“Don’t let anyone ever tell you that God doesn’t love you,” she said.
He was a Merrill Fellow at the Harvard Divinity School. He earned his bachelor’s degree in literature from Columbia University, and his master’s at Pacific School of Religion. He has served at churches in Los Angeles, in New York City, in Atlanta, in Berkeley and, during the AIDS epidemic of the ’90s, in San Francisco.
“It’s the thing that has marked my life,” Mitlski says of his time in San Francisco. “It was a time in history I hope never to experience again. But I’m very glad to have had the privilege of living through it.”
And not just as a bystander, either. One day in 1995, Mitulski recalls, he just got really sick — and suddenly. He was fine at noon. But, come the middle of the afternoon, he was in the intensive care unit at a local hospital. He’s remain there for several weeks, too, having slipped into a coma.
What caused the sickness, doctors told him, was an exposure to E. Coli. But that wasn’t why he so suffered on this day. That was because his immune system was weak — remarkably so.
It was then that Mitulski learned that he had AIDS.“I understand about people, that they make mistakes,” he says now. “I have made them. There’s no part of me that could ever be superior to another person’s choices or ill-thought through choices. I do think that living with AIDS is a constant reminder that there is nothing that can make you can feel morally superior to another person.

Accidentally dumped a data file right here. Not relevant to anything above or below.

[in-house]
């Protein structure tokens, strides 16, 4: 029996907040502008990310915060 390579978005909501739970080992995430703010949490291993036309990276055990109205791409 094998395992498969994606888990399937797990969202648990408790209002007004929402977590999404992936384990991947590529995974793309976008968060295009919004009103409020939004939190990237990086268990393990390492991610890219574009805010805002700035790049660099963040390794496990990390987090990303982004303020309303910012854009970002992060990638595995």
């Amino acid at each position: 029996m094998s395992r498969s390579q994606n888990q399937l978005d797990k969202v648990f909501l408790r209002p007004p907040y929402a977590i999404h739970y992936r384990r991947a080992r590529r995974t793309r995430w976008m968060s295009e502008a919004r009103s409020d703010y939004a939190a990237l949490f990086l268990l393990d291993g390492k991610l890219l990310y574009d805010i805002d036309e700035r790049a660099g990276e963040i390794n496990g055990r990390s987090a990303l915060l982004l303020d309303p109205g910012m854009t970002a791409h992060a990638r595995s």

“What has sustained me was the absolute conviction that I’m not alone, even in times of stress and illness. I have been present to the life transition moments of many people when they died, and I am absolutely convinced that it’s transition from this to something else.”
Being diagnosed with AIDS did bring about a silver lining of sorts, though. It rekindled Mitulski’s relationship with his father after nearly 20 years of silence. Turns out, Mitulski then learned, his father hadn’t truly disavowed his son — not as much as he let on. Upon his father’s death four years ago, Mitulski discovered that his father had kept a file filled with various newspaper clippings featuring the numerous times that his son, the gay pastor, had been interviewed.
“Parents, y’know, they get you coming and going,” Mitulski says fighting back tears. “I’m glad that he lived long enough and I lived long enough to come to some peace about it.”
“I remember in high school, the first time reading Walt Whitman, Emily Dickinson,” MItulski says. “At that age, those are the voices that opened my world up and spoke to my spirit. The beauty of language. The capacity to describe with words — whole worlds.”
Reading books, Mitulski says, opens his mind much in the same way that the Bible does. As such, literature plays an integral role in his sermons.
“I do love the Bible and I read it all the time and it shapes a lot of my spirituality,” he says. “But I didn’t come to it until I was an adult. I was a Catholic. For better or worse, we never really read the Bible. We heard it, but we didn’t read.”
But Mitulski eventually did — and, in doing so, he switched his denomination from Catholic to Protestant, something that didn’t bode too well with his mother.
“I wish you could change,” his mother said, crying to him over the phone during his tenure in New York City in the ’80s. “I wish you could be Catholic.” “Everyone has something that upsets them,” Mitulski now says of that phone call. “Either you were a Catholic, or you were a lapsed Catholic. You would never become a Protestant. That would be just over the edge.”